Once you're settled into your new city, you can start looking for a new job there that'll earn you more money. And once you've spent some time working at that new job and saving up, perhaps you can buy yourself a house within the next year or two.
Don't expect everything to come at once. When you put your wants in a prioritized list, and constantly going back to that list to remind yourself of what you want out of life, you can achieve each item on step at a time. And the feeling of crossing off each of those items is going to be unspeakably satisfying.
3. Find a mentor or coach to help guide you through this time of change.
If you need a helping hand, considering reaching out to a mentor or coach to help you get through this time of change. You may just need someone with whom you can share your goals, so they can help to hold you accountable. Perhaps you need help visualizing your goals and setting realistic expectations. Or maybe you just want someone to listen to your questions and concerns about what lies ahead — someone who doesn't already know you or have any ties to you and can offer you objective advice.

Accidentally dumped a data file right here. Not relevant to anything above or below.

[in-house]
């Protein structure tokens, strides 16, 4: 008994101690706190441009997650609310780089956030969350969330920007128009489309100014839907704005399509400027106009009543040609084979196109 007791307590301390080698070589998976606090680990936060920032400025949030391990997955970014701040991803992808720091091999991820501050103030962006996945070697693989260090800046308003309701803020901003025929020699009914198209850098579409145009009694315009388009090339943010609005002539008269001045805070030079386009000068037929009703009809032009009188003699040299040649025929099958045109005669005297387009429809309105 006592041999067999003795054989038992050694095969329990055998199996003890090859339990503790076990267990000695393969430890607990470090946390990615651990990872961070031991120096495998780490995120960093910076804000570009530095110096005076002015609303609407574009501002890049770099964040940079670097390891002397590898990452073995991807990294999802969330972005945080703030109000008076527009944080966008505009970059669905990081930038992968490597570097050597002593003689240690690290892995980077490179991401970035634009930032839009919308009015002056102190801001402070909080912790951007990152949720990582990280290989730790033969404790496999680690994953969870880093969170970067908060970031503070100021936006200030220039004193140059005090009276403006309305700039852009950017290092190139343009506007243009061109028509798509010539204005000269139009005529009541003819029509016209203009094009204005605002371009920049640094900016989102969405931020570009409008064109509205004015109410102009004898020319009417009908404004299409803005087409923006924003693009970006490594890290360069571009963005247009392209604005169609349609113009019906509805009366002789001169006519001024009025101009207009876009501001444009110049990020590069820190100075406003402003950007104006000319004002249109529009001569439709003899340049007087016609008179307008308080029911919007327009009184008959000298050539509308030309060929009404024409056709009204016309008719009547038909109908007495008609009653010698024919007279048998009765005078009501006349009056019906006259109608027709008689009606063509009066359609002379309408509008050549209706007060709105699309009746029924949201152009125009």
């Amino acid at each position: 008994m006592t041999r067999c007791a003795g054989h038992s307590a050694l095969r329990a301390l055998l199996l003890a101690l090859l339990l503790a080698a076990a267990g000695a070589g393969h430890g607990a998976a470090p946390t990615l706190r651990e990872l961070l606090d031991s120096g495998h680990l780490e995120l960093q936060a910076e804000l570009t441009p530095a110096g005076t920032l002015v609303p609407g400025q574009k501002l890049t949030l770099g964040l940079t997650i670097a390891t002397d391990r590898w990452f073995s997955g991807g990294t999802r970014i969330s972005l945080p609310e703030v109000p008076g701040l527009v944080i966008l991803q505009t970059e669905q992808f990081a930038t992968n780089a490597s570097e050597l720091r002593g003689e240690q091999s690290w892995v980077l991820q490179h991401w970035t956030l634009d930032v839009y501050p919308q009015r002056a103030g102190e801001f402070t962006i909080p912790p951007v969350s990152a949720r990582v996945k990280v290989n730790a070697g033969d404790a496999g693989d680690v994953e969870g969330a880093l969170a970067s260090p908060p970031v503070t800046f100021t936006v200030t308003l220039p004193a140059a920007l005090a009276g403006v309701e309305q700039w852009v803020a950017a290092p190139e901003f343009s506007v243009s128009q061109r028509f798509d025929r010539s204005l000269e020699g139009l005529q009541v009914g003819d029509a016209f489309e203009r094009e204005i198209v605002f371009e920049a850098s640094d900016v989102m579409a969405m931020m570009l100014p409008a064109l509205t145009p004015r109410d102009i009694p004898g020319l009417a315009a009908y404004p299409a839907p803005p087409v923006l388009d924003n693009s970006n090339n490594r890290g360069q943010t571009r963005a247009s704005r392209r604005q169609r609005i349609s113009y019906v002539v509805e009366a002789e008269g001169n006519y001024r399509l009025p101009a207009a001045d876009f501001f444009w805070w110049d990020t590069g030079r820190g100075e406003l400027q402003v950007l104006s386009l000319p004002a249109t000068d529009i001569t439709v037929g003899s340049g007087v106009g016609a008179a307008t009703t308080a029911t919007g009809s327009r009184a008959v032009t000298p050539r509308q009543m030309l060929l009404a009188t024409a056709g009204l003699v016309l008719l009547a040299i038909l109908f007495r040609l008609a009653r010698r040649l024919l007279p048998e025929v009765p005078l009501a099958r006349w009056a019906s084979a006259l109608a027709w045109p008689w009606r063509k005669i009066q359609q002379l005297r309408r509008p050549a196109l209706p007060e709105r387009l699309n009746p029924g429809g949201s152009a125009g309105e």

4. Surround yourself with supportive people during this time of change.
Surround yourself with supportive people who will root for you during this time of change. You will want to keep company that is encouraging and motivational — not company who calls you crazy for your decision to reinvent yourself. Stick with friends and family who are optimistic (though realistic) and will stand beside you to give you a hand when you need it, lend a shoulder if you need it and offer you an ear when you need it.
Likewise, steer clear of friends, family, partners or colleagues who are holding you back. You don't need to cut people from your life entirely, but you do need to be able to recognize when a relationship is toxic. If you have close family members, for example, who are constantly bringing you down, but you don't want to cut them off because they're family, acknowledge the behavioral pattern and proceed with caution. Try to keep your meetings cordial and kind but don't place too much emphasis on the relationship. Take their advice with a grain of salt. And don't let their negative vibes impede upon your successes.